October 4, 2021, is a day that will forever be ingrained in the Hinojosa family’s minds and hearts.
Feeling a bit unwell, Vanessa Amaro Hinojosa thought she simply had the common cold. But things rapidly turned for the worst. In what seemed like an instant, Vanessa was admitted to the hospital, intubated, and sedated. She had contracted COVID-19, and like thousands of others, Vanessa had no idea if she would ever leave the bed again, let alone live.
Before COVID, Vanessa enjoyed life as a stay-at-home wife and mother. She loved the outdoors, spending time with her family, her two favorite dogs, and cooking tacos. Basics like mopping the floors and doing the dishes were part of her everyday life. But after COVID, Vanessa couldn’t even walk, let alone stand.
Since the diagnosis, Vanessa has leaned on her family, especially her husband. Ever since that fateful day, he has been by Vanessa’s side and a relentless advocate for her recovery. With an emotional exhale and a look of encouragement from her husband, Vanessa attempted to recall how long and difficult her journey had been.
Or at least as much as she could.
Unfortunately, COVID took away not only Vanessa’s motor functions but her cognitive memory, too. As a result, Vanessa has no memory of her stay at Advanced Care Hospital of Southern New Mexico — or anything else over an approximately two-month span. Though the memory deficit creates frustration, barriers, and unending questions, Vanessa also sees the blessing of not remembering the hardest days.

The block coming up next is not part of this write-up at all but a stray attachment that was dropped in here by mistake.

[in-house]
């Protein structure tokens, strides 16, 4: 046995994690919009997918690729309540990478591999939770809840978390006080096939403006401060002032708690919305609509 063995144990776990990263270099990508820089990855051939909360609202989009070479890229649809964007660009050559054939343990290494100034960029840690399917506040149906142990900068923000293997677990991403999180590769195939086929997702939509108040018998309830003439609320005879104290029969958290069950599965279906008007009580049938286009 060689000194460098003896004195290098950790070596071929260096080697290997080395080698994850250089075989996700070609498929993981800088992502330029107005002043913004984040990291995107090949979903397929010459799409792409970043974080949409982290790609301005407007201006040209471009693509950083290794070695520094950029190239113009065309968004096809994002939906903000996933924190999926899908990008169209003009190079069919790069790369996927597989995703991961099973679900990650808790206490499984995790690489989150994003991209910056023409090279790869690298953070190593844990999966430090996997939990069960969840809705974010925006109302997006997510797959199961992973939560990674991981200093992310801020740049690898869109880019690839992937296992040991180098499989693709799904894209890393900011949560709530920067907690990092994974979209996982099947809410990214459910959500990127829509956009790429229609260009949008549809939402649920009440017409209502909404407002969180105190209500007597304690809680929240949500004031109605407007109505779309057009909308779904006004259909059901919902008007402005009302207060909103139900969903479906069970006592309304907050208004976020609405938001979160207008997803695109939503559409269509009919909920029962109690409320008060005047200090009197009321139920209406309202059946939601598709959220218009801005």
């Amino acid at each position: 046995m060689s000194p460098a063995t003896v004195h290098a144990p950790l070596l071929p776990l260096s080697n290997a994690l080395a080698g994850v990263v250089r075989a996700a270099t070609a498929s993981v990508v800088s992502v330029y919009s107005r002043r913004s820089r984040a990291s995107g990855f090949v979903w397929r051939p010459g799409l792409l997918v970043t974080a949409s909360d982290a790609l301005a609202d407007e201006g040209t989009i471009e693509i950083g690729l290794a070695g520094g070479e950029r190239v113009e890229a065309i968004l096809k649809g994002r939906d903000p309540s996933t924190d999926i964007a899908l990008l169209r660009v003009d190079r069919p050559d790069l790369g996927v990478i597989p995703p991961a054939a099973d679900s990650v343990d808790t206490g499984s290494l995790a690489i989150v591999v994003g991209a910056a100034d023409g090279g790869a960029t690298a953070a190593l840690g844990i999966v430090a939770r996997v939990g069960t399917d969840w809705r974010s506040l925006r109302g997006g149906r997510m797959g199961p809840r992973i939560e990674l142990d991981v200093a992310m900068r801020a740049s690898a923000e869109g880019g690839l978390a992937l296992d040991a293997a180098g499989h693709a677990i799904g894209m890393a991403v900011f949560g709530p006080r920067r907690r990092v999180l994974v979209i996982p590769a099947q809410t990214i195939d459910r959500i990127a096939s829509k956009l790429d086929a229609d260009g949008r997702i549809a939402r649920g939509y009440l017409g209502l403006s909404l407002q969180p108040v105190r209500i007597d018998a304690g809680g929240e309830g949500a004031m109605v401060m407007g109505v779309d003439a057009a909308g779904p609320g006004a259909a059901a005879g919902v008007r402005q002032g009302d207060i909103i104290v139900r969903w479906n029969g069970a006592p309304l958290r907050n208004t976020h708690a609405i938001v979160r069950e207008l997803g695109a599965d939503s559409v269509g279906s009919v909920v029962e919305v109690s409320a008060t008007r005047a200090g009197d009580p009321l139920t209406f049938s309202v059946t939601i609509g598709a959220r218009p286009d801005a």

Vanessa continues to make progress in her recovery and is grateful to the ACHSNM and Rehabilitation Hospital of Southern New Mexico teams. “Without the support, guidance, patience, and most importantly the encouragement of the therapists on campus, I would not be able to complete simple tasks that I once took for granted, like mopping,” she stated.
Great suffering can also bear great fruit, and Vanessa’s story is no exception. In speaking with her, the staff at ACHSNM and RHSNM gained a deeper understanding of the stigma behind having COVID-19 and how it can make patients feel uncomfortable and even ostracized. As a result of Vanessa’s feedback and recommendations, the campus developed a respiratory support group. The new support group will be similar to the campus’s stroke support group, inviting patients to share their experiences and support each other. When safe to do so, the group will also be open to the community.
After a combined 70 days on campus, Vanessa discharged home to her family. She continues outpatient therapy to advance her recovery further. Vanessa most looks forward to no longer needing her wheelchair, enjoying the fresh air of her backyard, and being with her family. That, for Vanessa, is the definition of success.